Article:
Something is different about the Tåsinge Plads park in Copenhagen, Denmark.
Bordered by newly planted trees and flowers, this environmentally conscious park is designed to host outdoor and sporting events when it is dry outside, and alternately, collects water during heavy rains.
As rainfall occurs, the flowerbeds collect water that will drain only after the storm runoff diminishes. Upside-down umbrella-shaped statues collect water to be used for watering the new plants surrounding the park. Landscaping features direct stormwater into huge water storage tanks underground that reside below bouncy floor panels. As children bounce on these panels, the energy created pumps water through the pipes below.
Before the Tåsinge Plads became a park, it primarily functioned as an asphalt parking lot. The one small grassy area near was mostly utilized by dogs. But now the park functions both as a safe place for people to gather outside, and as the starting point for the world’s first “climate resilient neighborhood.”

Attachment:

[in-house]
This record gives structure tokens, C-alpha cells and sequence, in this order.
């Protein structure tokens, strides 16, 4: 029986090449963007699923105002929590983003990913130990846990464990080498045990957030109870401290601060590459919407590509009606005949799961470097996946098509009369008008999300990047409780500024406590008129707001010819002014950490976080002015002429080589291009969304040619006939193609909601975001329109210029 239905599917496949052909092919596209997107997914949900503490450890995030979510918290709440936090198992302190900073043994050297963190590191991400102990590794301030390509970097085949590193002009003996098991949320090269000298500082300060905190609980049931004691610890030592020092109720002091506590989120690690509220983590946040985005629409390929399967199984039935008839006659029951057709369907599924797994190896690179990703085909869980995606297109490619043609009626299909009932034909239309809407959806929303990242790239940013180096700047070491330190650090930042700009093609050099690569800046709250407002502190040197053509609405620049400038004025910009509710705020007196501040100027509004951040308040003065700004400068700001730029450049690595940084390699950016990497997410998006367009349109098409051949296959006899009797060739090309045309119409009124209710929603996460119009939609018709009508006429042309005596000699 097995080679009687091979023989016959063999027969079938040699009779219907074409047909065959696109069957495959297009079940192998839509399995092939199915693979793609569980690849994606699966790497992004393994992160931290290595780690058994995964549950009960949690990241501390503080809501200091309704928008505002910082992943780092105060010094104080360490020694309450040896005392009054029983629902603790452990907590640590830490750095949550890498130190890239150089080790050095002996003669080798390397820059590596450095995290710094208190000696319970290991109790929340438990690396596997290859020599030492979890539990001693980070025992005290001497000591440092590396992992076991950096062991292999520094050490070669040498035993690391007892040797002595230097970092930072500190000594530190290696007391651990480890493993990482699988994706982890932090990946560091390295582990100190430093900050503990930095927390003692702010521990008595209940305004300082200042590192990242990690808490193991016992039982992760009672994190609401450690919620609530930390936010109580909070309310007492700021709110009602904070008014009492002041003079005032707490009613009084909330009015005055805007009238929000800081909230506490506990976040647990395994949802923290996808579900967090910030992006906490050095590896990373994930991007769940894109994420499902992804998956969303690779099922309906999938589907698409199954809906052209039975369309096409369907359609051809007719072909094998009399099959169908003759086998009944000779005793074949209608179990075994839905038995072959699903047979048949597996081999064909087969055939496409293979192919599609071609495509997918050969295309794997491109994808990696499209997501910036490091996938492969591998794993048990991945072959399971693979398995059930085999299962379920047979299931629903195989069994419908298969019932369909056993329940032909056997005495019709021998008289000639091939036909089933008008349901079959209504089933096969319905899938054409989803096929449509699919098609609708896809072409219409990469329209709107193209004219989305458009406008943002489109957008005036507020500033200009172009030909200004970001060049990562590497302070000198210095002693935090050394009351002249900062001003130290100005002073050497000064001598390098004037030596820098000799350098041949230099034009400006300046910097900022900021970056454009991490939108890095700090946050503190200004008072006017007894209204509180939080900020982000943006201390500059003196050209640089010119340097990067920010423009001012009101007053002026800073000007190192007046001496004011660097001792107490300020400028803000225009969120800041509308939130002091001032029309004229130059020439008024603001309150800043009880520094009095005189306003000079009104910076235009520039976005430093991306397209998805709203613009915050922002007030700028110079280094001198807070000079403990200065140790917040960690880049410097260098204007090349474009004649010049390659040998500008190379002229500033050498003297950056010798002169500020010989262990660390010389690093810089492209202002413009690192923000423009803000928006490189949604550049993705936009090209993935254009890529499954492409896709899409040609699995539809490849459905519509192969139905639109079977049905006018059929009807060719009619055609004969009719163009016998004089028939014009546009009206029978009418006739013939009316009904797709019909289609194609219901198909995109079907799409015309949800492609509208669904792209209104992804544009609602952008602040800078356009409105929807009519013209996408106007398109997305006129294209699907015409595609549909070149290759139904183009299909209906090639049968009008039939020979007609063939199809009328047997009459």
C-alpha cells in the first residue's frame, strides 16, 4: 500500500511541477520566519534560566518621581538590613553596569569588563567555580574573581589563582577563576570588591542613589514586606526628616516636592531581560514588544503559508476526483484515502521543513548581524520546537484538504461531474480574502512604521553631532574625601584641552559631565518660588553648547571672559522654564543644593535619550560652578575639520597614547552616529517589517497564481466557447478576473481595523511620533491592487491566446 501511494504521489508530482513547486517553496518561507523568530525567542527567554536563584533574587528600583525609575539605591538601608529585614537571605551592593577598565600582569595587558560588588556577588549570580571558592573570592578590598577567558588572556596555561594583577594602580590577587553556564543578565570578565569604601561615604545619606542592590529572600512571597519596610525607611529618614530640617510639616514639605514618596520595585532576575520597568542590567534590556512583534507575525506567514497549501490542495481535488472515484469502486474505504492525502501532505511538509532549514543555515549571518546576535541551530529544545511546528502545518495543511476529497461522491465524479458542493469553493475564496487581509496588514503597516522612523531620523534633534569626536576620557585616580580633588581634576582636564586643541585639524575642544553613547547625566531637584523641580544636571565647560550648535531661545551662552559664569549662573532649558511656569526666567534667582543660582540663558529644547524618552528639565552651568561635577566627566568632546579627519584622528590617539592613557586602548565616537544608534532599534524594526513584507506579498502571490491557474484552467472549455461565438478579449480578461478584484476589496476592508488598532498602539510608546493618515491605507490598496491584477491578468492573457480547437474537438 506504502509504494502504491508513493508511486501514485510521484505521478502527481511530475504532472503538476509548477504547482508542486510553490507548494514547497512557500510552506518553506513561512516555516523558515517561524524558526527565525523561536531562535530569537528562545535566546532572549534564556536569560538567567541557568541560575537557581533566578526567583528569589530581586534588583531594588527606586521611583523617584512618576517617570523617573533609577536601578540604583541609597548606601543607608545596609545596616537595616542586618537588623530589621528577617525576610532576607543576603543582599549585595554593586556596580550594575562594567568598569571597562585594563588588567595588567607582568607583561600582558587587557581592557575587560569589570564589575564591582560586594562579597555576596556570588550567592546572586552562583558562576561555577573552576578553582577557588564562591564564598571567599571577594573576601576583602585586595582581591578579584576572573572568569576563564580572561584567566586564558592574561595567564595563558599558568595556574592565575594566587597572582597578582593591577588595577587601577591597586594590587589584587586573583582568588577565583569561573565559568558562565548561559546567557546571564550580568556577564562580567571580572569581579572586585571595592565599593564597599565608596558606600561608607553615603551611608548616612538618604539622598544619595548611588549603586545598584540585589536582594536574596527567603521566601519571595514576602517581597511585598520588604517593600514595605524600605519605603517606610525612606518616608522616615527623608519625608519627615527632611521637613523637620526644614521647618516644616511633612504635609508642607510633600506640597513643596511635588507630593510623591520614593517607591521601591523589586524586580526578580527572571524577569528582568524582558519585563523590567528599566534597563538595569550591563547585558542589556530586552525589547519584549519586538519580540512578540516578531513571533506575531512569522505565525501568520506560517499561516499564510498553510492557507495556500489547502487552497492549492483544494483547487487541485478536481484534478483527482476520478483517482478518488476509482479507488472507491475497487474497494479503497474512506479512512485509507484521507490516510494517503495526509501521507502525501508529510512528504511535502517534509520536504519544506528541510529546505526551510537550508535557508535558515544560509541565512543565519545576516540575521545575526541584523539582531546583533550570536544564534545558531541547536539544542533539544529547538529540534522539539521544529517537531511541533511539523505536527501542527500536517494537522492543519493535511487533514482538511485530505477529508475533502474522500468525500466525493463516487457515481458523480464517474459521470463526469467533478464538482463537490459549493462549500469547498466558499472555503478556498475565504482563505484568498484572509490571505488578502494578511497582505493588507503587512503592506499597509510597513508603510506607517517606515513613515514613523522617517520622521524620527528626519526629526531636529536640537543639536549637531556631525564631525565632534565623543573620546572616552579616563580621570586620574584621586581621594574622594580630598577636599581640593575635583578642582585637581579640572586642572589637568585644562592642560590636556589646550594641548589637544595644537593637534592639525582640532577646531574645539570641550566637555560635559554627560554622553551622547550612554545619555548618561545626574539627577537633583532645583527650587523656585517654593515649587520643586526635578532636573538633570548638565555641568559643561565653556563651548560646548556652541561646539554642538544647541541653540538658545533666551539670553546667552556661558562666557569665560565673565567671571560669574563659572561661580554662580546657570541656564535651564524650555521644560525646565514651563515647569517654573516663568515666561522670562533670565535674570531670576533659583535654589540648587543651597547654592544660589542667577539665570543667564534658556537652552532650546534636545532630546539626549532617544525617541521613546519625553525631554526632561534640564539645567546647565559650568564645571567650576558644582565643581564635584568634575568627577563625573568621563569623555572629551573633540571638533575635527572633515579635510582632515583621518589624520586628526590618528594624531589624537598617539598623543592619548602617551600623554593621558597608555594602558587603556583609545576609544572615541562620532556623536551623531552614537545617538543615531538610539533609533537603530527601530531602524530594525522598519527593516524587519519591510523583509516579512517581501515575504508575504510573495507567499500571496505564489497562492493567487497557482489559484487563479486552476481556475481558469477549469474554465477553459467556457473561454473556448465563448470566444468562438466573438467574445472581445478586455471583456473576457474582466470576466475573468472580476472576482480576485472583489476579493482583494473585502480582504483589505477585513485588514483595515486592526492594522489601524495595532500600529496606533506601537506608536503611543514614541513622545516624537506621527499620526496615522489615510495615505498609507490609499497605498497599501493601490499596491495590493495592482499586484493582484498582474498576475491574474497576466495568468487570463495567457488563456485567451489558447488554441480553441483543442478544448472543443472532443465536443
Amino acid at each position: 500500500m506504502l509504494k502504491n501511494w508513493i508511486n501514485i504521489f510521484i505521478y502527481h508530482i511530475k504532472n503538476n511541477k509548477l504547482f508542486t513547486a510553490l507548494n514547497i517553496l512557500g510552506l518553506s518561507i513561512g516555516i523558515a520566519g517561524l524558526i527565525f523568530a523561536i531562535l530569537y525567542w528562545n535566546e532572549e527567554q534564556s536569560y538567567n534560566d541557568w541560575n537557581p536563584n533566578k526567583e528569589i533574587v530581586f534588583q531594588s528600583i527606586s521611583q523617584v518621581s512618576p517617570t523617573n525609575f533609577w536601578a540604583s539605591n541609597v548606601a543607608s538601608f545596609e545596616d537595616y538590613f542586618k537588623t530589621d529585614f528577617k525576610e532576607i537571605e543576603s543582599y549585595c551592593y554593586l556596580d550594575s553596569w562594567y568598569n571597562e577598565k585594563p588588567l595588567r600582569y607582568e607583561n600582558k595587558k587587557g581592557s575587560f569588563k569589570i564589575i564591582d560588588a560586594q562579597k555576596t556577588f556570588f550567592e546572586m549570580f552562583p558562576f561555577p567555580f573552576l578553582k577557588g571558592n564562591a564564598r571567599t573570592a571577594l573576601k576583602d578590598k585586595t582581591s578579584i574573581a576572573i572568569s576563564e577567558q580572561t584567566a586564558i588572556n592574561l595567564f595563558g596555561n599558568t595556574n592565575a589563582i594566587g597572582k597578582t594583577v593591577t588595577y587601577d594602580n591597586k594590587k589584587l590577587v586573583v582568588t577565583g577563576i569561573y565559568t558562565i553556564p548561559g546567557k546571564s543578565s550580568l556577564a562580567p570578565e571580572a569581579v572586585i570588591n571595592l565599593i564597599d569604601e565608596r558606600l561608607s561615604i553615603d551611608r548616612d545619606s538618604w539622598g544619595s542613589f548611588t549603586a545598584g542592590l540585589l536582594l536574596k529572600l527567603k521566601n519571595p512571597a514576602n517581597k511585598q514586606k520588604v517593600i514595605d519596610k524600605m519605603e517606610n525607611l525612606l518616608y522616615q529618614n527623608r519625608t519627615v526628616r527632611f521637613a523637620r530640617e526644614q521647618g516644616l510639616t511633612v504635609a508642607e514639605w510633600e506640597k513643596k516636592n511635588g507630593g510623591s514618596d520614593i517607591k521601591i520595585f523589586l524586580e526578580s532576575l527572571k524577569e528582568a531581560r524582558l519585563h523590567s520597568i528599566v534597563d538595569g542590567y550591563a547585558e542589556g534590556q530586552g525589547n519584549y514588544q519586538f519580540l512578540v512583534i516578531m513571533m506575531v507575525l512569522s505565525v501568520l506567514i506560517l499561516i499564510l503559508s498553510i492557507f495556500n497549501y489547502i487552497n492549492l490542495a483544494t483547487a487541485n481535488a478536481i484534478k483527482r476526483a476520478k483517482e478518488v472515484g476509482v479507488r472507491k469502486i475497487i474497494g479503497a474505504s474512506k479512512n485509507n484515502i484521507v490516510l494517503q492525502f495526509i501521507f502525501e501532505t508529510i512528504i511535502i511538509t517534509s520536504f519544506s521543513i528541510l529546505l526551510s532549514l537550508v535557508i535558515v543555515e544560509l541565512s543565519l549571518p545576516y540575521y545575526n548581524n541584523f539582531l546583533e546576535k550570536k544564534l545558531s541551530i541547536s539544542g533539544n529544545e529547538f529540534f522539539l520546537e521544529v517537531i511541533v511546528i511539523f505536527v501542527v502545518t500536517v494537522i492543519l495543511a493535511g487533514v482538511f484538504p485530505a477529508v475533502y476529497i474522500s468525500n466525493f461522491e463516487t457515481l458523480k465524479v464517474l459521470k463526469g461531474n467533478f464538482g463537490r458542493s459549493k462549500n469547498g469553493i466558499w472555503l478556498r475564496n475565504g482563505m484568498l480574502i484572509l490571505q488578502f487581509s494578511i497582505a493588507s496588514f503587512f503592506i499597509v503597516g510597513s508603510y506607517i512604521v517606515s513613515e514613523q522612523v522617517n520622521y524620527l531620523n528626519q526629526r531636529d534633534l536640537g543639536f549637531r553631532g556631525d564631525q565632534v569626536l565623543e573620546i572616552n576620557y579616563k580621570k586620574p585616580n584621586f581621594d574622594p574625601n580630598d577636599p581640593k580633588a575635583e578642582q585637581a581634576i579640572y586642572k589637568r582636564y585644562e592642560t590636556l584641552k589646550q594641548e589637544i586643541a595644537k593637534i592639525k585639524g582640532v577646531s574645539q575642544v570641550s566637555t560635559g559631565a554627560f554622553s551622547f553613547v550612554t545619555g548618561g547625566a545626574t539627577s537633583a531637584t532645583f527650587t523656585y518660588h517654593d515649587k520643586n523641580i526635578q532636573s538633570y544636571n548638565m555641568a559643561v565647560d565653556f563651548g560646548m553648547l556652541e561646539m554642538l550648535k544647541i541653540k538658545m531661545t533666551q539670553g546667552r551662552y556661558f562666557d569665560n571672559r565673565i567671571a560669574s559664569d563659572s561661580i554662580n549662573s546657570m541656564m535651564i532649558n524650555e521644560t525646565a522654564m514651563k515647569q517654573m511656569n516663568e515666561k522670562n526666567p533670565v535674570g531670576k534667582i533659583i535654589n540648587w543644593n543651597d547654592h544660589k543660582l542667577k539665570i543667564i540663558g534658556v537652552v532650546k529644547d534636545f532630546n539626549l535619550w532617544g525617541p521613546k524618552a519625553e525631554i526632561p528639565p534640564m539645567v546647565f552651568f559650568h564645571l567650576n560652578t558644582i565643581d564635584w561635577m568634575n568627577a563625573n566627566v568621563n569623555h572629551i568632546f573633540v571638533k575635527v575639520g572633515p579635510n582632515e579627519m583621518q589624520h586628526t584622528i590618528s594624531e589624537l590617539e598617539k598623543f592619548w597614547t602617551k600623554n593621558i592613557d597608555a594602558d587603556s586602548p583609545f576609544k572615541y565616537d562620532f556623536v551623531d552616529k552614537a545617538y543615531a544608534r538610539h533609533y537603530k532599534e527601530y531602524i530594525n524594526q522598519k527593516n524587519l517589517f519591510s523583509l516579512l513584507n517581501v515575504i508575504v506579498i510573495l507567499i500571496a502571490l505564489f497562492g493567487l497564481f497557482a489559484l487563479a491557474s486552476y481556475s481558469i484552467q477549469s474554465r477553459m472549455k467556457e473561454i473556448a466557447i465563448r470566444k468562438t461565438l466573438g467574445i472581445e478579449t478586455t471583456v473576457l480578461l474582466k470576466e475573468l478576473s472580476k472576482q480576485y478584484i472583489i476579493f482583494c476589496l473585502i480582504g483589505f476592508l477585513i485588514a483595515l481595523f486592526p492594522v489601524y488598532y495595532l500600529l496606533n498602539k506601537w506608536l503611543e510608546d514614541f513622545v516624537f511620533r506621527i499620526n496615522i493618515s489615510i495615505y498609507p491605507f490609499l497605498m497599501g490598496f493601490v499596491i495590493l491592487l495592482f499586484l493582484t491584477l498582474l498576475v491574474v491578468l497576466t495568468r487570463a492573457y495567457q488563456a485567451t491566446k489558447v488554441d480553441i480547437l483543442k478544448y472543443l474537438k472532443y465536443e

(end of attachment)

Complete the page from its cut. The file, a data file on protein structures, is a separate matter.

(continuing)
More parks are being modeled after this one to deliberately form small ponds, capturing water, keeping it there on site as drainage systems are developed and put into place to handle the water capacity.
Tåsinge Plads is located in the Saint Kjelds area of Copenhagen. Eventually, this area will be equipped to endure heavy rainfall and flooding — even welcome it. The original plan comes from an idea drawn up by Tredje Natur, a Copenhagen-based landscape architecture firm. Flemming Rafn Thomsen, of Tredje Natur, one of its founding partners, has stated that the park is a prime example of how the task of assimilating to climate change may be transformed from an extremely negative thing into a potentially positive one.
“Water is used as a resource to improve urban life… We look at Copenhagen as a hybrid city where you can fuse nature, urban biology, and human beings in a more appropriate balance.”